# Colour (RGB/HSV/HSL) to wavelength.

1. Aug 2, 2010

### Archeleus

I've been searching on this topic for the past 10 minutes and then realised it'll be better just asking someone about it. Anyway yeah, the question is, are there any specific equations that will give me the wavelength when I give it the colour values? I saw some sites where each colour in the rainbow was assigned a frequency. But I want to use RGB. Any suggestions?

Thanks.

2. Aug 2, 2010

### schip666!

Might be what you want. But some of the other links look interesting too.

However there are "non-spectral" colors, e.g. magenta, that are artifacts of the eye sensor's construction so some RGB values don't have a physical embodiment.

3. Aug 2, 2010

### ACPower

No.
You can get the color of a given wavelength (more precisely, of a narrow spectrum centered on a single wavelength), but going the other way is not generally possible. Probably the best way to approach this would be to build a table of RGB values for visible wavelengths, then find the closest match to your given color, and report the wavelength and how close it was. You might do this more efficiently by concentrating on the hue.

4. Aug 2, 2010

### Dr Lots-o'watts

In general, the colors we typically see include many wavelengths. Colors with single wavelengths are special cases.

5. Aug 2, 2010

### Archeleus

Hmm okay I'll give this a shot and like Dr Lotts o'Watts said, colours are of many wavelengths I guess, stupid of me to forget it. So basically if I use this method it means that it wont be that accurate. Though, if I calculate similarity based on distances on a RGB cube it might still be worth it.

6. Aug 3, 2010

### schip666!

I don't understand why the RGB->wavelength transform wold not be reversible, aside from the non-spectral-color issue, accounting for all the weird-and-wonderful strangeness of non-linear eye response in brightness, etc?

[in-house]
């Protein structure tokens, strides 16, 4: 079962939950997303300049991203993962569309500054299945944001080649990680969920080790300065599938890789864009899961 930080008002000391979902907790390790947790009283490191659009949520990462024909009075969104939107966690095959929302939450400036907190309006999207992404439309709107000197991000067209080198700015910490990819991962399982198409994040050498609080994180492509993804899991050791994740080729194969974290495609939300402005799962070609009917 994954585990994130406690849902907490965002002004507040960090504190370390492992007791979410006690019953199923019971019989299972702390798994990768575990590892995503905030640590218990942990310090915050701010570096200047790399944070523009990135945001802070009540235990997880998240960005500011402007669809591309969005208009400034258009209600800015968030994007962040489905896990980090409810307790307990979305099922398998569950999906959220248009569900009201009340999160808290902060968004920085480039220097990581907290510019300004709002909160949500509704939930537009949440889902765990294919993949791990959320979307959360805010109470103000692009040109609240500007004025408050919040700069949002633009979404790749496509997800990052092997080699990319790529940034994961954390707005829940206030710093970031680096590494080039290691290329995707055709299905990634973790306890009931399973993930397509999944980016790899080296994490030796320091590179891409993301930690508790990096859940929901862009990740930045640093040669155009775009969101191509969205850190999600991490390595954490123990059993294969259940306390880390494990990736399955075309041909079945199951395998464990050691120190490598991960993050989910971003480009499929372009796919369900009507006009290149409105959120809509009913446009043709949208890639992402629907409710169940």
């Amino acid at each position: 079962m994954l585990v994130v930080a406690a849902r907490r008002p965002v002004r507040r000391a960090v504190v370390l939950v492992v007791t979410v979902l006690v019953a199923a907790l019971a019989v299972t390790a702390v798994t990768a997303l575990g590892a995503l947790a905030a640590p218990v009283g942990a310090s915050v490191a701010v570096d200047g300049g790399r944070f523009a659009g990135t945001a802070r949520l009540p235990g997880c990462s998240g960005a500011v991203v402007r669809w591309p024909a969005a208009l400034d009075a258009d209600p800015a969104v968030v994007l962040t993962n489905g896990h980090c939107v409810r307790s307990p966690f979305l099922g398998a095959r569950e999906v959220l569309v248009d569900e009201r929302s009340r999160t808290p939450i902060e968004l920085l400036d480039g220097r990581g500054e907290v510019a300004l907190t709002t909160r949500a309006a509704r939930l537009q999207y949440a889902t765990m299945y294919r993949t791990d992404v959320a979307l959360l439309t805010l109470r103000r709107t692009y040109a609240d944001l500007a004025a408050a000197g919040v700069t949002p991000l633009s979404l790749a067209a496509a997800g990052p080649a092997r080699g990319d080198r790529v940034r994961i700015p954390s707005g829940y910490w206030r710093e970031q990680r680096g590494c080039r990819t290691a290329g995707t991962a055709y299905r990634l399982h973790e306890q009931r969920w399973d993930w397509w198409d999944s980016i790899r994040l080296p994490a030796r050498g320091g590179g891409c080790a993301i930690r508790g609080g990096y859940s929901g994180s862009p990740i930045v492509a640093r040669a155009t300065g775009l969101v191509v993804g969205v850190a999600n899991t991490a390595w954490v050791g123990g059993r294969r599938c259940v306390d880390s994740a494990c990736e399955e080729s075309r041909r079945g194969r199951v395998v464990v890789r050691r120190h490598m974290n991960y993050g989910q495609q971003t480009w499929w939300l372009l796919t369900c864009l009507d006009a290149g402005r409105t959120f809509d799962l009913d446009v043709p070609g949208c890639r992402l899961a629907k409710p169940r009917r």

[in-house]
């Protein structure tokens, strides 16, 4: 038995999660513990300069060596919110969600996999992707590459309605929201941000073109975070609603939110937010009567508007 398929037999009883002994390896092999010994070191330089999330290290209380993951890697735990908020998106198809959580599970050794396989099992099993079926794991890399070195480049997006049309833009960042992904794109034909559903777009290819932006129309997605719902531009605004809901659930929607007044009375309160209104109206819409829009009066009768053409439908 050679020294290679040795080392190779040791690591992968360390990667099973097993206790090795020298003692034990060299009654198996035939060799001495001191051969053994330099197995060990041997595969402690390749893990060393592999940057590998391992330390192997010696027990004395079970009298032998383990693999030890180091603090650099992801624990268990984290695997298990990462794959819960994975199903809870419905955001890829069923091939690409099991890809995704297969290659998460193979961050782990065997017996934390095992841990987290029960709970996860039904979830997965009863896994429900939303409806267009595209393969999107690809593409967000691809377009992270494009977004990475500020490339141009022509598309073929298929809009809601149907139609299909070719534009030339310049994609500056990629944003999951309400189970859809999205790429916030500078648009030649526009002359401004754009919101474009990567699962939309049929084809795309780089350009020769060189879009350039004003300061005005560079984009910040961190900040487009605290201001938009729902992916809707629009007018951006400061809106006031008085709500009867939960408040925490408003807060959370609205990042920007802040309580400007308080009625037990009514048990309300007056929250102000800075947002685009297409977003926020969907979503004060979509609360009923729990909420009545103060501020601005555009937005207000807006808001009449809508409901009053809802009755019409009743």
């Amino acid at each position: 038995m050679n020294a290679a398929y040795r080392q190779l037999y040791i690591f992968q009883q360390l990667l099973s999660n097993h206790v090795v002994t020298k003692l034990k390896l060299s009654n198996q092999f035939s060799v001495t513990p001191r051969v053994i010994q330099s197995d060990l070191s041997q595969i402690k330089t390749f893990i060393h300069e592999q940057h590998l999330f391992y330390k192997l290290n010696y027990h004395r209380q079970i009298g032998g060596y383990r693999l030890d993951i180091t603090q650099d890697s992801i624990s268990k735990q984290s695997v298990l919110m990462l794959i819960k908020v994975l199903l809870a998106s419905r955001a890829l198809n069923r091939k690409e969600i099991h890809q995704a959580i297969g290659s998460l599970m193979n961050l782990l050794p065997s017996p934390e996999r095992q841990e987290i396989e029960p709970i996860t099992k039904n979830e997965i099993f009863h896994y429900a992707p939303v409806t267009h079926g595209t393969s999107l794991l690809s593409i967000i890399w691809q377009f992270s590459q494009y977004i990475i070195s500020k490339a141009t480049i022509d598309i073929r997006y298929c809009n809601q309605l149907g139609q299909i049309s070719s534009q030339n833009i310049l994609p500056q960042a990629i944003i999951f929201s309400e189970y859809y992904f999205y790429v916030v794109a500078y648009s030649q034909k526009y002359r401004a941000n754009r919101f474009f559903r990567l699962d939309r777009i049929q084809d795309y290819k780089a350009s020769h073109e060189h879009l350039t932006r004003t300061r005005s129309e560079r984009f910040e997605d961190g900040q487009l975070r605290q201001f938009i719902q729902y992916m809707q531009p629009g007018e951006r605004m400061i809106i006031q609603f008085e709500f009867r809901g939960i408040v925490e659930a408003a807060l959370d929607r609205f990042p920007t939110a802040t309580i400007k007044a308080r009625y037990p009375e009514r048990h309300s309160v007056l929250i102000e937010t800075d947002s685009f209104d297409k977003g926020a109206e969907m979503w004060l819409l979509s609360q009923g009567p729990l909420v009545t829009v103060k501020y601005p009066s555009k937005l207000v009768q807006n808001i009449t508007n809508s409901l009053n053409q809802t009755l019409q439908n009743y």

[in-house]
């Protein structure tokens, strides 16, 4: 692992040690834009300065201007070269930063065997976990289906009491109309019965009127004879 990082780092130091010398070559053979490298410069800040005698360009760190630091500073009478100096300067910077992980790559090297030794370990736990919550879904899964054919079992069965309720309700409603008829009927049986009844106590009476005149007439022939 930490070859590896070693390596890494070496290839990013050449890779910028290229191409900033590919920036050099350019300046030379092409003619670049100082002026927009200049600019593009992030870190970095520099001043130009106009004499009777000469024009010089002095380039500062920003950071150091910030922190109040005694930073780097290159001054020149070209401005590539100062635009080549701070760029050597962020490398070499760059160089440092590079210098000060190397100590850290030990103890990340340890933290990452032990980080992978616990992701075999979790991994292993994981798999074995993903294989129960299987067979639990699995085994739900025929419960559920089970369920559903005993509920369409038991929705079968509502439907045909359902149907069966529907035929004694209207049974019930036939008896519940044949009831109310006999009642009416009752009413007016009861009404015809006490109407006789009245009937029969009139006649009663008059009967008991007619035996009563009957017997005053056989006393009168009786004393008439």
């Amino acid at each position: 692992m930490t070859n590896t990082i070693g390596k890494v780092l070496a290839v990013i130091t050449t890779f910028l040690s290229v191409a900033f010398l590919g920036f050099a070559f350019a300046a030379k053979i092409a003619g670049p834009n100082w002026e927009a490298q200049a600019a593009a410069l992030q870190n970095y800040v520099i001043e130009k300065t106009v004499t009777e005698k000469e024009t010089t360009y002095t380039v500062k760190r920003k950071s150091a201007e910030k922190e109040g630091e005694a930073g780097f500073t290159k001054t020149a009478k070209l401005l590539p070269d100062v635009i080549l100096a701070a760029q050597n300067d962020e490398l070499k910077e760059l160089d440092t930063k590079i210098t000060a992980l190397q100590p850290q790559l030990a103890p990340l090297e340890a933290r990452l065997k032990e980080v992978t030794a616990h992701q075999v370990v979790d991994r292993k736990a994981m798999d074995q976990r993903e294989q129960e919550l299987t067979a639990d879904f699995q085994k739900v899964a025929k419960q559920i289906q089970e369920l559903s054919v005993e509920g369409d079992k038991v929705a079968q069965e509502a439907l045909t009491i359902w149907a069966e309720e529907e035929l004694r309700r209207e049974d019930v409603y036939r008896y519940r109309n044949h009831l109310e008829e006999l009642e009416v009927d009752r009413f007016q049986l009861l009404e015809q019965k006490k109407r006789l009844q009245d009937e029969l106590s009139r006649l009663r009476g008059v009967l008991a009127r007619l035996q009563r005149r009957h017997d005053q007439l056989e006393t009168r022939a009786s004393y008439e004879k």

As to "colors containing many wavelengths"... It is possible for the eye to "see" a particular color in two ways, both of which involve excitation of particular cone sensors. One way is to tickle each sensor, say red and green, in just the right amount with two distinct wavelengths, so we "see" yellow. The other is to tickle the sensors by the same relative amounts with a single yellow wavelength. I think the latter is what the OP was getting at in doing the RGB conversion, yes?

7. Aug 3, 2010

### ACPower

Wavelength implies monochromatic light, so it strictly only includes colors along the standard rainbow spectrum. Do you see any pastels on that spectrum? What is the wavelength of white light?
If you are interested in the rigorous treatment of RGB color space and the human visual system, then you will end up becoming familiar with the CIE color space, which is a color model based on decomposing a given spectral distribution of wavelengths (i.e. a color) into a sum of three well-defined spectra corresponding to the spectral response of the 3 perception mechanisms in the human eye. The weights of these 3 curves are the CIE tristimulus values that express a color in CIE space. The process of converting an arbitrary distribution of visual wavelengths into an RGB color begins by integrating the spectrum with each of the tristimulus spectra to get a CIE color, then converting that to RGB given a certain definition of white.

8. Aug 4, 2010

### Archeleus

Thank you very much. I think I may have to use this.

And schip666, it may be possible but very inaccurate.

9. Aug 4, 2010

### schip666!

Ok,ok,ok.... conversion is reversible where it is possible at all then? Being an engineer at heart, I'll take what ever works.

Thanks for the further info!